Showing Up For Each Other

Hospitality was serious business in Abraham’s setting.

It would not be too dramatic to say practicing good hospitality was life or death.

Located right between Asia and Africa, the land of Canaan was a major thoroughfare for travelers. In a time when life was already fairly touch-and-go and a new, unknown face was not typically reassuring, strangers were transformed into allies and friends in the offer of hospitality. Even when offering a substantial outlay—a fatted calf was major in those times—both parties got something out of it. The guest received a safe place to stay and food to eat; the host received blessings on his home, and news of the place the traveler had come from.

From Near East studies fragments, scholars have deduced that there were some guidelines: the guest should never ask for anything; the host should offer. Nor should the host ever ask more details about their guest; the guest only should offer. And while the initial offer may be modest, the host should offer the very best he had. [1]

Notice, Abraham offers these strangers a foot bath, and a small morsel of bread. One responds, yes, do just that. But Abraham runs into the tent and asks Sarah to take a huge amount of flour to make some baked goods, and then gets really lavish and brings a prepared fatted calf, butter, and milk for the guests.

So why on earth did Abraham and Sarah do this? Because that was the understanding of people who lived pretty close to the bone. In this land, there weren’t even ramshackle inns. There weren’t a lot of resources, weren’t a lot of sure things, so the one thing you had to count on was trusting one another. You took care of each other. Even if you weren’t friends or family. You knew that you took care of others, because there would be a time when you needed strangers to take care of you as well.

And this is a season of our public life together where it is important to look for ways we can take care of each other. We see a lot of valuing being right over being in relationship. A lot of people acting out of a sense of scarcity. There is this felt sense that there’s not enough power, money, resources, to go around. As if fullness of life is a zero-sum game.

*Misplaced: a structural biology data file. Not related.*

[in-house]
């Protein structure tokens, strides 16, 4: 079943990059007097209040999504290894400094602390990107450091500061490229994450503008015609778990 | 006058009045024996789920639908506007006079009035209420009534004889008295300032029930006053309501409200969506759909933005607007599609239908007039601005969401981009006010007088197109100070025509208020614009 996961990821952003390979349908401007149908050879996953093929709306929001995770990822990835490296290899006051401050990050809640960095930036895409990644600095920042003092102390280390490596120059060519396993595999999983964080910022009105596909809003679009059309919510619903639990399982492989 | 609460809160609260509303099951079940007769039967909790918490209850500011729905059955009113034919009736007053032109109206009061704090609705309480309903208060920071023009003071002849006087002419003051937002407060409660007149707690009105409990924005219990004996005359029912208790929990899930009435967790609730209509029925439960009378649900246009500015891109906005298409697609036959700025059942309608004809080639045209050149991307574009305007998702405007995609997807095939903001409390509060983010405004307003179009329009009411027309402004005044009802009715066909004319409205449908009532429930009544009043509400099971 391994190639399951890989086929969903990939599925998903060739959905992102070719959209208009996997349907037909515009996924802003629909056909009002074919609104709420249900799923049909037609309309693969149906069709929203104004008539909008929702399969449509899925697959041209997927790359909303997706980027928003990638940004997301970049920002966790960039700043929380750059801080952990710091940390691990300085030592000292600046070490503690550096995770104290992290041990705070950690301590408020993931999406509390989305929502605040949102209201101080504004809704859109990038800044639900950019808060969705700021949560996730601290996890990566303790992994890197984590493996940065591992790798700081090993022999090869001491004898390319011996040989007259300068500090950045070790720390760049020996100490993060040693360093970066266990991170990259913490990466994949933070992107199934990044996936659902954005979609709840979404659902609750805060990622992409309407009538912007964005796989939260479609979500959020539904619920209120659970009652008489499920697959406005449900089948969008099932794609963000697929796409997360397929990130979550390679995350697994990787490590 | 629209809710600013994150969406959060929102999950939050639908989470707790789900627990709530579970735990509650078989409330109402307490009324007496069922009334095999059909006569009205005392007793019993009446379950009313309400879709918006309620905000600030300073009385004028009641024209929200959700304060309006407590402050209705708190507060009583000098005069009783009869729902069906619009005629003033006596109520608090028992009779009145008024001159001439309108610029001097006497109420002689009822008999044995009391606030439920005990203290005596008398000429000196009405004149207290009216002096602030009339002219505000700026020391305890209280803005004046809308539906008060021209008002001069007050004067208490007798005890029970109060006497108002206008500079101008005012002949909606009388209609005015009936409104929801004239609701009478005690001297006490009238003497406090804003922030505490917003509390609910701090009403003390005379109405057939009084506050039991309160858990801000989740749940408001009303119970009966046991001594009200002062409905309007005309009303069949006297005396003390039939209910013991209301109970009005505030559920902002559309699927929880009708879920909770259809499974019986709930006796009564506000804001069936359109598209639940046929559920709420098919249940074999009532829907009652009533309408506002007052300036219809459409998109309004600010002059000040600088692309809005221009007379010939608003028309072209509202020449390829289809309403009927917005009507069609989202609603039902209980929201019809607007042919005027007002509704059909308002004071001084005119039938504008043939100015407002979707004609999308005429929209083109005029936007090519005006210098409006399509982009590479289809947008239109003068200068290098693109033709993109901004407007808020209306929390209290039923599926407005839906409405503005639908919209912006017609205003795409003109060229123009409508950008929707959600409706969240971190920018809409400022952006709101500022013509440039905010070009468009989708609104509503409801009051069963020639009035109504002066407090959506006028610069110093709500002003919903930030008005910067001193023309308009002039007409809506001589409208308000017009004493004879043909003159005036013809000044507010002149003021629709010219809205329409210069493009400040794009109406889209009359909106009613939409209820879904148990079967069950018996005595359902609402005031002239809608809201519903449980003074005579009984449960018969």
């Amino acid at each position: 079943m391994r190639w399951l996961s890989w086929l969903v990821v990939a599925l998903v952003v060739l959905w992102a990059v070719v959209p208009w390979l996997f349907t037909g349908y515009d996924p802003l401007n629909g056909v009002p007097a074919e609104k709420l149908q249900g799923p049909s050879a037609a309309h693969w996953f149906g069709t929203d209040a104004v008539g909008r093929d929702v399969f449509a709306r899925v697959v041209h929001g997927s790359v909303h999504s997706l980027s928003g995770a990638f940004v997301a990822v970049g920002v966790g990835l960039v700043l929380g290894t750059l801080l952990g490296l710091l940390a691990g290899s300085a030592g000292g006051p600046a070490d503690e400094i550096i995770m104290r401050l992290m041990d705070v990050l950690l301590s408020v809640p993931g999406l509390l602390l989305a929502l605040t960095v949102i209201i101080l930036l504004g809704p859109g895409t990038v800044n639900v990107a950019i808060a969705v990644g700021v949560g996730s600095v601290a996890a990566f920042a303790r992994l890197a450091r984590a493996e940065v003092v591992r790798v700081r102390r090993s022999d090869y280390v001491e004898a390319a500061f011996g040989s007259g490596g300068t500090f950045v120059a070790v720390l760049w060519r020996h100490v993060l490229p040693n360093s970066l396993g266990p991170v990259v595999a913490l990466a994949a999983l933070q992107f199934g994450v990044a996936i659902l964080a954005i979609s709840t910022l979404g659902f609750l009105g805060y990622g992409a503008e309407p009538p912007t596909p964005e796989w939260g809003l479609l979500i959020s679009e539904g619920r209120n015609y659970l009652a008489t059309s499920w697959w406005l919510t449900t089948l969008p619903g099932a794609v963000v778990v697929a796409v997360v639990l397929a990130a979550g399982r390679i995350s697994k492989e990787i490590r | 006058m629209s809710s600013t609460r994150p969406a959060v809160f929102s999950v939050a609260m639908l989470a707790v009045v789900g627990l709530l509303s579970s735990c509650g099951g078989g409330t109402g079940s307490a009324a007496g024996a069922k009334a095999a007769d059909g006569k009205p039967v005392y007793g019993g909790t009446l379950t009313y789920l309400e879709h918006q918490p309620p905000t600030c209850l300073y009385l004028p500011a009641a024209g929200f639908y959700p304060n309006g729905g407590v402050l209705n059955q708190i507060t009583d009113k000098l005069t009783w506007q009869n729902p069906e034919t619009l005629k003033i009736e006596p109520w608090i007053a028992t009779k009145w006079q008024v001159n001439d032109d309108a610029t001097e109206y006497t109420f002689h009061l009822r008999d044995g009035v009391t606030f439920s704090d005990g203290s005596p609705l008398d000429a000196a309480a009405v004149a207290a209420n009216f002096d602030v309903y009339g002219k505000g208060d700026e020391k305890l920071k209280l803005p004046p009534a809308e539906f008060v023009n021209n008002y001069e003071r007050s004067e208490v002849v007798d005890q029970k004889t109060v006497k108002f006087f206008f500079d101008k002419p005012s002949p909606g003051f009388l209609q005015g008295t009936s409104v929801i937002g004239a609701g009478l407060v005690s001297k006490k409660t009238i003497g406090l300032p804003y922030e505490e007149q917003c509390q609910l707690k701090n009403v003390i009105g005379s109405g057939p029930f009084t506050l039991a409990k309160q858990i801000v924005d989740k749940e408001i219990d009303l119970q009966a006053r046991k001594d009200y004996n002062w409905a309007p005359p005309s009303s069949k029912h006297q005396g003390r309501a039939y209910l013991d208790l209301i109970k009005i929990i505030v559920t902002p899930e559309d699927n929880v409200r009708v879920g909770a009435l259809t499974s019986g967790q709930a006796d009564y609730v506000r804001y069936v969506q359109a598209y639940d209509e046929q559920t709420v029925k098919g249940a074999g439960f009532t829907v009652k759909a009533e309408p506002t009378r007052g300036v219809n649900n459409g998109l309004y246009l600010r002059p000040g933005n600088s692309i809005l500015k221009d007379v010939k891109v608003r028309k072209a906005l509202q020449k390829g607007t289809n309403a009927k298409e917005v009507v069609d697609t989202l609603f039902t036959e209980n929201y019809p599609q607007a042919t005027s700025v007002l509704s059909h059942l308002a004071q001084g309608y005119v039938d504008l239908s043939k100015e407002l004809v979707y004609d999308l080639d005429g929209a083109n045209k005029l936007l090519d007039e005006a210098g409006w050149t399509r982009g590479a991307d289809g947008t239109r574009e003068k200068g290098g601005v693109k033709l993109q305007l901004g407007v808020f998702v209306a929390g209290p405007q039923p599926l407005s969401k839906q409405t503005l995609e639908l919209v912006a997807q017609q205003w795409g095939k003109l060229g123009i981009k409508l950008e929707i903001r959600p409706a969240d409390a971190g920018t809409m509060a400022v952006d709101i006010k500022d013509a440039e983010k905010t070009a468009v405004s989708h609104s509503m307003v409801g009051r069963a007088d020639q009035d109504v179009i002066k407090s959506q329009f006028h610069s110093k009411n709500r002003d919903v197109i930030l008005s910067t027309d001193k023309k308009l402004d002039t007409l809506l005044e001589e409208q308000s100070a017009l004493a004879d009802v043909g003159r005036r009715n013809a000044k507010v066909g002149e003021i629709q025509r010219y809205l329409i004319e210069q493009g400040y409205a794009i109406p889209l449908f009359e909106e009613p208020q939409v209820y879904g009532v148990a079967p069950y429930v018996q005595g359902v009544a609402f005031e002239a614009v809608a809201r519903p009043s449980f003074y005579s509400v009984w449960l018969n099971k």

So it is important to uncover ways we can offer water in the desert, if you will; ways to make what can feel like a life of struggle a little more bearable, a little more hopeful, a little more laden with grace.

I see the importance of needing each other today.

I see this story of hospitality in a place of scarcity offering hope and humanity into our current moment. This is an invitation from God into hospitality and tending to one another.

And this is a vital part of human life together.

Vital enough that stories like this show up across traditions. Abraham prepares this unexpectedly lavish feast—for the ones who are God and guest at the same time. This story is recorded in the sacred texts of Judaism, Christianity, and Islam.

And none of these traditions stutter for a moment: when you welcome the stranger, you welcome God. Jesus reminds us of this quite explicitly in Matthew 25, saying that feeding the hungry and welcoming the stranger are doing the same things to Jesus himself.

Loving neighbor and caring for stranger alike is directly related to how we welcome God into our lives.

Creating spaces in which we acknowledge how much we need one another is important now more than ever.


The image on your bulletin is a rendition of this story of these three travelers who are also God. It is by Ric Stott, a pastor in Sheffield, UK, recalling Rublev’s icon called “The Hospitality of Abraham” or just the Trinity. But he didn’t do it with fine woods and paints and gold leaf. He made it with a sodden slab of wood he found in a ditch. He said, “Communities are messy. This piece I made recently begins to capture the dirty ambiguity of being in community. I found the wood by the side of the road on my way into Sheffield. It was heavy and sodden in the rain, encrusted with mud, dead leaves and the grime of the city. Hauling it into my car I couldn’t help but get filthy.”[2]